Forecasters predict dry autumn

September 23, 1998|By KIMBERLY YAKOWSKI

The dry weather faced by the Tri-State area during much of the summer is not over yet even though the seasons changed at 1:37 a.m. today, forecasters are predicting.

Thus far, .87 of an inch of rainfall has been measured in Hagerstown during the month of September, according to weather observer Greg Keefer.

Keefer said 39.13 inches have fallen for the year.

Area farmers at Clopper Orchards and Harding's Orchards, both of Smithsburg, said that despite the scarcity of rain, they harvested a healthy crop of pumpkins, gourds and Indian corn.

Donald Harding, of Harding's Orchard, attributes the plentiful crop to the spring's rainfall.

"The early moisture kept them from drying out," he said.

While little rain fell in July, August and September, the area had an unusually wet spring, said Dewey Walston, meteorologist with the National Weather Service in Sterling, Va.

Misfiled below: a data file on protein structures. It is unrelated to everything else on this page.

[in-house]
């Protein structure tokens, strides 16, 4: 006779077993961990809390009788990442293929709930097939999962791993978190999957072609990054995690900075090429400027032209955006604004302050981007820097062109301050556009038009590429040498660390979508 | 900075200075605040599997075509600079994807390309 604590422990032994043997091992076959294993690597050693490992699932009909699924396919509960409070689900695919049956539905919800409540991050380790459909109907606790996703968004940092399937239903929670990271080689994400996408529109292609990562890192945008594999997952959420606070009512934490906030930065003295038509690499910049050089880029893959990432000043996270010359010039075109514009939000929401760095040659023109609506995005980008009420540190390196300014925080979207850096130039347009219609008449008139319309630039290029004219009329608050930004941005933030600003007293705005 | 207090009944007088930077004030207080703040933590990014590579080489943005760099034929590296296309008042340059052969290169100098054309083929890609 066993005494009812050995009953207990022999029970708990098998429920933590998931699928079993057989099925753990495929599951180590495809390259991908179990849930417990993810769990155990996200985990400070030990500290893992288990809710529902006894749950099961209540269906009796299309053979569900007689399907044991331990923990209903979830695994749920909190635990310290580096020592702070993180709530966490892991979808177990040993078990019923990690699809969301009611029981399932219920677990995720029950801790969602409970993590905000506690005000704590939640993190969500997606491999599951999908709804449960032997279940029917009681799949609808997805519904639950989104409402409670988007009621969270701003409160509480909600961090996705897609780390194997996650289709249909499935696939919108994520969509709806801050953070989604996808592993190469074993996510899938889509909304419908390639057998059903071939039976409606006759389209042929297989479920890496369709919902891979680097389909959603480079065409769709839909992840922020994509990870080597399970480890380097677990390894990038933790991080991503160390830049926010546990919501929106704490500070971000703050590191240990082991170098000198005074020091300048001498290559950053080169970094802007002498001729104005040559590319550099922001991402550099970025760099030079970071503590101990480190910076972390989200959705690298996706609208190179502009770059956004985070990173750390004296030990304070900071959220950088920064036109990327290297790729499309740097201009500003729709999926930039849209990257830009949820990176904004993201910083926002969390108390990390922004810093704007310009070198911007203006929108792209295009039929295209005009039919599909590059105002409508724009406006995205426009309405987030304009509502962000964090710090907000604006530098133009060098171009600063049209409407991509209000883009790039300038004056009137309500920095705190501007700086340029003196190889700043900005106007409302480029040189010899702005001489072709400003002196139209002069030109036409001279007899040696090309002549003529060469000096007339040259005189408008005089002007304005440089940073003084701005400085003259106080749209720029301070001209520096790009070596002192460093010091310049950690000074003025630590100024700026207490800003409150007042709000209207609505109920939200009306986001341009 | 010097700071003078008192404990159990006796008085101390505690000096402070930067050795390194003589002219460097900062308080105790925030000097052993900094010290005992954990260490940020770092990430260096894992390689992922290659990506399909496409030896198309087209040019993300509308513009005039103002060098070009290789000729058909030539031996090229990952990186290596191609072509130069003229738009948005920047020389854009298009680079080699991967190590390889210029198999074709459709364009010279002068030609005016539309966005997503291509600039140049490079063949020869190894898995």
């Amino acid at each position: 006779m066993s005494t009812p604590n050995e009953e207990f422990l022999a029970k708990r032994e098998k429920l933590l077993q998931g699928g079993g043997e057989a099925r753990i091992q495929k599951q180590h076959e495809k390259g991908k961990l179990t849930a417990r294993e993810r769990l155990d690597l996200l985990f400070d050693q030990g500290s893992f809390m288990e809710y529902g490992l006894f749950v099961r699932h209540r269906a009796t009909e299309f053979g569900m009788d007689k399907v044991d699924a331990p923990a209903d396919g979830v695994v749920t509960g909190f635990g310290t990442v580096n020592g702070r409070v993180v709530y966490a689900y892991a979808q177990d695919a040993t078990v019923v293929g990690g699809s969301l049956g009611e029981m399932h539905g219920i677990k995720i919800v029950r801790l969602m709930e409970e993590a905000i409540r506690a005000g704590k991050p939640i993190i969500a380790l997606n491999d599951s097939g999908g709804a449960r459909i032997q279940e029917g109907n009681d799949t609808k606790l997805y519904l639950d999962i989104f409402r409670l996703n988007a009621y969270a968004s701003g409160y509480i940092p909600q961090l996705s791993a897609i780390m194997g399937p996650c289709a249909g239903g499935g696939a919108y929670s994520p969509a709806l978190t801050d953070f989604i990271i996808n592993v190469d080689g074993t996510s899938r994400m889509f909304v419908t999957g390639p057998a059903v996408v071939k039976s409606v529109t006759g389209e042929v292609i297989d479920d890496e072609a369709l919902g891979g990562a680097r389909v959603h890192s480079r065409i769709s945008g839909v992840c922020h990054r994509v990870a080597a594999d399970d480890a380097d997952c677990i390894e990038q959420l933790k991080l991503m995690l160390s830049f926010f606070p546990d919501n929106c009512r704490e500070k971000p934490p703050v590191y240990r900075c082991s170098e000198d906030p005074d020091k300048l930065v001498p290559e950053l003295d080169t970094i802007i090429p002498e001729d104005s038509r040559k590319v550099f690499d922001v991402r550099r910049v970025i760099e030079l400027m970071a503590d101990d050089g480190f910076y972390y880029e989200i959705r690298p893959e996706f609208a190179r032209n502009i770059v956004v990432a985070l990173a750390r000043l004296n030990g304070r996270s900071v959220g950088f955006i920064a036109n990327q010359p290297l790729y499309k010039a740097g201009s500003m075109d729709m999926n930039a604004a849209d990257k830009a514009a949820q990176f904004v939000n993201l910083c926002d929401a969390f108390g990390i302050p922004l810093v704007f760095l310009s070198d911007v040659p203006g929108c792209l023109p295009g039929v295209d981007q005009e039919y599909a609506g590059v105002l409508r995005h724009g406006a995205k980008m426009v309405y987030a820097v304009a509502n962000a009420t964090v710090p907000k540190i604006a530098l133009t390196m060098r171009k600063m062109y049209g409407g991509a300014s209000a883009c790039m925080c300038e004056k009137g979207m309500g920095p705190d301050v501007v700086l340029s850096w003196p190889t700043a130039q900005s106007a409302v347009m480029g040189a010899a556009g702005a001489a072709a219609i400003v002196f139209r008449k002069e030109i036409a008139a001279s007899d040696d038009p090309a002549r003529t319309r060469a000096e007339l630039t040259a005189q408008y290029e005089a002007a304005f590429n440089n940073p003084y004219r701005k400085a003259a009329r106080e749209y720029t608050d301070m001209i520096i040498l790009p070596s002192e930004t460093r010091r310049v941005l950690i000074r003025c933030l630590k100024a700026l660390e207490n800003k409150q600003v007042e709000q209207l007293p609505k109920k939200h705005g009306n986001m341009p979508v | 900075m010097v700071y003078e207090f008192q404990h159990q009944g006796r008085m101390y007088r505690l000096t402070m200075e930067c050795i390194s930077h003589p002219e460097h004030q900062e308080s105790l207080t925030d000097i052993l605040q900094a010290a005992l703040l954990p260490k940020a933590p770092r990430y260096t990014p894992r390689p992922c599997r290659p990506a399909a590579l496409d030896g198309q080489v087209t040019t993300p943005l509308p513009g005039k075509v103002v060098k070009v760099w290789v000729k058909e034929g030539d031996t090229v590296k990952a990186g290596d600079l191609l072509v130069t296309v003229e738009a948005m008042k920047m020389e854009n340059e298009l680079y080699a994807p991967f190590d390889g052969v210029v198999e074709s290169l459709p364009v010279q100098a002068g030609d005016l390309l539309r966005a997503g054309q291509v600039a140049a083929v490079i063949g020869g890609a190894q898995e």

The weather pattern has been dictated by the jet stream in North America, Walston said.

This year we can expect a cool and dry fall, which is typical, said Walston.

"The jet stream has been moving northwest to southeast over our area and when it flows that way doesn't allow moisture to come in from the Gulf or North Atlantic," he said.

But, he said, "There's no reason to explain why it persisted so long it just has."

Typically, summer and fall are dry times of year with little rainfall, said Walston.

Even though the fall is expected to be dry, that is not necessarily an indication of what we can expect come winter.

"There is no connection between the current dry spell and winter weather. It has nothing to do with it. It's up to La Nina," he said.

La Nina is a mirror image of the weather phenomenon El NiƱo, which is caused by a warming off the Pacific, he said.

"What that spells for the winter, we don't know," he said.

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